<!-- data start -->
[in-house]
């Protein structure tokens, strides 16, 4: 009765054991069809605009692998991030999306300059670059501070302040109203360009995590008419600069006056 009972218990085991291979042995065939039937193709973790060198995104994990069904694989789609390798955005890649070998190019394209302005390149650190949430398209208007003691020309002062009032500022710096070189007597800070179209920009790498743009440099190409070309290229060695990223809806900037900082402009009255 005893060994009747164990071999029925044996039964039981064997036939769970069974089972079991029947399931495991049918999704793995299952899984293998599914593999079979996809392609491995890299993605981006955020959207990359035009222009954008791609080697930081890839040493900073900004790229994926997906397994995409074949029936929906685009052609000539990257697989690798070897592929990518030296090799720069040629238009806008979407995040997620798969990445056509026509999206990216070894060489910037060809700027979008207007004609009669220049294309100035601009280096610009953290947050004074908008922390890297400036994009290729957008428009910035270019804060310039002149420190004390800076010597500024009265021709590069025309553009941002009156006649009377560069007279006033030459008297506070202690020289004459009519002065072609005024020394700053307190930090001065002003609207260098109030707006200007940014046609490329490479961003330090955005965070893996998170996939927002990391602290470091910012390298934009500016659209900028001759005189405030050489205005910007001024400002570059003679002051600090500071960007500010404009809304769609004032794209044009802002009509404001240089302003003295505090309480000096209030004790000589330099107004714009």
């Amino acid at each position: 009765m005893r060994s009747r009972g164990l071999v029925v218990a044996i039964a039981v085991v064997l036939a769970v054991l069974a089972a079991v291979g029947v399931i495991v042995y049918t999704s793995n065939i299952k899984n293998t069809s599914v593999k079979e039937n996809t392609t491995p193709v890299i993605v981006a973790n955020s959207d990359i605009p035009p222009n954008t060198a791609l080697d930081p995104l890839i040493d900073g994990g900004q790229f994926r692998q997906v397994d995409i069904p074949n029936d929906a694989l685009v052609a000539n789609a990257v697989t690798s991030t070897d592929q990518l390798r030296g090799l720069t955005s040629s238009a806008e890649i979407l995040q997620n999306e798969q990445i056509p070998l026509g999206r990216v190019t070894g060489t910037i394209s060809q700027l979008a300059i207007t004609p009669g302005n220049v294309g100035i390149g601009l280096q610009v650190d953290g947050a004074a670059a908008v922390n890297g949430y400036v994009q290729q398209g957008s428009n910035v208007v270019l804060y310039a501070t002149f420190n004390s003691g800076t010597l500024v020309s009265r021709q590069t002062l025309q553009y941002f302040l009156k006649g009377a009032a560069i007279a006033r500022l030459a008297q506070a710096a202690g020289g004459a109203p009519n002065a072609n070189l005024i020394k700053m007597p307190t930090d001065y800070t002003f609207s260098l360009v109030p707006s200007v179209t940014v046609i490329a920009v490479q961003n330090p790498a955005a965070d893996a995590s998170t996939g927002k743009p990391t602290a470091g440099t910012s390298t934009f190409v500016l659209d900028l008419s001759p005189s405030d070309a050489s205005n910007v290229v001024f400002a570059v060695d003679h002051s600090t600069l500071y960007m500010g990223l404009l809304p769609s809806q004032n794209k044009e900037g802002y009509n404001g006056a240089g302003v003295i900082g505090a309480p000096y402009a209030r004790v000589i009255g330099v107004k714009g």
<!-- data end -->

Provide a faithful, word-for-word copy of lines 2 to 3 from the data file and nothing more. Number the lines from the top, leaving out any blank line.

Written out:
């Protein structure tokens, strides 16, 4: 009765054991069809605009692998991030999306300059670059501070302040109203360009995590008419600069006056 009972218990085991291979042995065939039937193709973790060198995104994990069904694989789609390798955005890649070998190019394209302005390149650190949430398209208007003691020309002062009032500022710096070189007597800070179209920009790498743009440099190409070309290229060695990223809806900037900082402009009255 005893060994009747164990071999029925044996039964039981064997036939769970069974089972079991029947399931495991049918999704793995299952899984293998599914593999079979996809392609491995890299993605981006955020959207990359035009222009954008791609080697930081890839040493900073900004790229994926997906397994995409074949029936929906685009052609000539990257697989690798070897592929990518030296090799720069040629238009806008979407995040997620798969990445056509026509999206990216070894060489910037060809700027979008207007004609009669220049294309100035601009280096610009953290947050004074908008922390890297400036994009290729957008428009910035270019804060310039002149420190004390800076010597500024009265021709590069025309553009941002009156006649009377560069007279006033030459008297506070202690020289004459009519002065072609005024020394700053307190930090001065002003609207260098109030707006200007940014046609490329490479961003330090955005965070893996998170996939927002990391602290470091910012390298934009500016659209900028001759005189405030050489205005910007001024400002570059003679002051600090500071960007500010404009809304769609004032794209044009802002009509404001240089302003003295505090309480000096209030004790000589330099107004714009």
């Amino acid at each position: 009765m005893r060994s009747r009972g164990l071999v029925v218990a044996i039964a039981v085991v064997l036939a769970v054991l069974a089972a079991v291979g029947v399931i495991v042995y049918t999704s793995n065939i299952k899984n293998t069809s599914v593999k079979e039937n996809t392609t491995p193709v890299i993605v981006a973790n955020s959207d990359i605009p035009p222009n954008t060198a791609l080697d930081p995104l890839i040493d900073g994990g900004q790229f994926r692998q997906v397994d995409i069904p074949n029936d929906a694989l685009v052609a000539n789609a990257v697989t690798s991030t070897d592929q990518l390798r030296g090799l720069t955005s040629s238009a806008e890649i979407l995040q997620n999306e798969q990445i056509p070998l026509g999206r990216v190019t070894g060489t910037i394209s060809q700027l979008a300059i207007t004609p009669g302005n220049v294309g100035i390149g601009l280096q610009v650190d953290g947050a004074a670059a908008v922390n890297g949430y400036v994009q290729q398209g957008s428009n910035v208007v270019l804060y310039a501070t002149f420190n004390s003691g800076t010597l500024v020309s009265r021709q590069t002062l025309q553009y941002f302040l009156k006649g009377a009032a560069i007279a006033r500022l030459a008297q506070a710096a202690g020289g004459a109203p009519n002065a072609n070189l005024i020394k700053m007597p307190t930090d001065y800070t002003f609207s260098l360009v109030p707006s200007v179209t940014v046609i490329a920009v490479q961003n330090p790498a955005a965070d893996a995590s998170t996939g927002k743009p990391t602290a470091g440099t910012s390298t934009f190409v500016l659209d900028l008419s001759p005189s405030d070309a050489s205005n910007v290229v001024f400002a570059v060695d003679h002051s600090t600069l500071y960007m500010g990223l404009l809304p769609s809806q004032n794209k044009e900037g802002y009509n404001g006056a240089g302003v003295i900082g505090a309480p000096y402009a209030r004790v000589i009255g330099v107004k714009g």